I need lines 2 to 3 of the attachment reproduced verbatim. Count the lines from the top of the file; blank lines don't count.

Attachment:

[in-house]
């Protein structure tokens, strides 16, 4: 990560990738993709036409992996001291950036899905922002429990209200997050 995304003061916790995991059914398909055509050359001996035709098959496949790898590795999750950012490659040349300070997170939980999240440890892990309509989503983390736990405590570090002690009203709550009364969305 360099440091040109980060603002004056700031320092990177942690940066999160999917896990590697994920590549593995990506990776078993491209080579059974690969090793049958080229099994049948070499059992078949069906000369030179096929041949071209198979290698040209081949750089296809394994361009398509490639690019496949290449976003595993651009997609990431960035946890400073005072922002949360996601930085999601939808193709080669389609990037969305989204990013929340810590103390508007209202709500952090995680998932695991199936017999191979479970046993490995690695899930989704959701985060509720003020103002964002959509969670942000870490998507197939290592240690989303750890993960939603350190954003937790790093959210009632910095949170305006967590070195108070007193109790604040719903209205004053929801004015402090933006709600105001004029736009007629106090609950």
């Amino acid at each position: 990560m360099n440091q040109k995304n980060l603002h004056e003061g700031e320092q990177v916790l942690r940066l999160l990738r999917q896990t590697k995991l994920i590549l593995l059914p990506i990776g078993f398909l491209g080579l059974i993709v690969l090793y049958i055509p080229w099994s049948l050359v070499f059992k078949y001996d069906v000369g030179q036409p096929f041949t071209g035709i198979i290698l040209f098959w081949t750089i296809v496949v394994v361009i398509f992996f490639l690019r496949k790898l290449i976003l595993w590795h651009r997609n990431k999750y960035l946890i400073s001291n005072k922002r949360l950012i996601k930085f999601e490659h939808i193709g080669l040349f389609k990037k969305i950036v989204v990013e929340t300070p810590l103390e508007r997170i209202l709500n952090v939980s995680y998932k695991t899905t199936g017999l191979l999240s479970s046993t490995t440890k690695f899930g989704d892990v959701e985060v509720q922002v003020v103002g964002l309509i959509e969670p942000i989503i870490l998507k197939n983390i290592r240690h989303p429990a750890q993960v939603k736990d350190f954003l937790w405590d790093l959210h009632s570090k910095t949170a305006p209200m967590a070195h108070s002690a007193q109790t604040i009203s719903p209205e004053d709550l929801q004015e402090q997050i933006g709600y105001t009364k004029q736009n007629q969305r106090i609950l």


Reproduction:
């Protein structure tokens, strides 16, 4: 990560990738993709036409992996001291950036899905922002429990209200997050 995304003061916790995991059914398909055509050359001996035709098959496949790898590795999750950012490659040349300070997170939980999240440890892990309509989503983390736990405590570090002690009203709550009364969305 360099440091040109980060603002004056700031320092990177942690940066999160999917896990590697994920590549593995990506990776078993491209080579059974690969090793049958080229099994049948070499059992078949069906000369030179096929041949071209198979290698040209081949750089296809394994361009398509490639690019496949290449976003595993651009997609990431960035946890400073005072922002949360996601930085999601939808193709080669389609990037969305989204990013929340810590103390508007209202709500952090995680998932695991199936017999191979479970046993490995690695899930989704959701985060509720003020103002964002959509969670942000870490998507197939290592240690989303750890993960939603350190954003937790790093959210009632910095949170305006967590070195108070007193109790604040719903209205004053929801004015402090933006709600105001004029736009007629106090609950």
């Amino acid at each position: 990560m360099n440091q040109k995304n980060l603002h004056e003061g700031e320092q990177v916790l942690r940066l999160l990738r999917q896990t590697k995991l994920i590549l593995l059914p990506i990776g078993f398909l491209g080579l059974i993709v690969l090793y049958i055509p080229w099994s049948l050359v070499f059992k078949y001996d069906v000369g030179q036409p096929f041949t071209g035709i198979i290698l040209f098959w081949t750089i296809v496949v394994v361009i398509f992996f490639l690019r496949k790898l290449i976003l595993w590795h651009r997609n990431k999750y960035l946890i400073s001291n005072k922002r949360l950012i996601k930085f999601e490659h939808i193709g080669l040349f389609k990037k969305i950036v989204v990013e929340t300070p810590l103390e508007r997170i209202l709500n952090v939980s995680y998932k695991t899905t199936g017999l191979l999240s479970s046993t490995t440890k690695f899930g989704d892990v959701e985060v509720q922002v003020v103002g964002l309509i959509e969670p942000i989503i870490l998507k197939n983390i290592r240690h989303p429990a750890q993960v939603k736990d350190f954003l937790w405590d790093l959210h009632s570090k910095t949170a305006p209200m967590a070195h108070s002690a007193q109790t604040i009203s719903p209205e004053d709550l929801q004015e402090q997050i933006g709600y105001t009364k004029q736009n007629q969305r106090i609950l």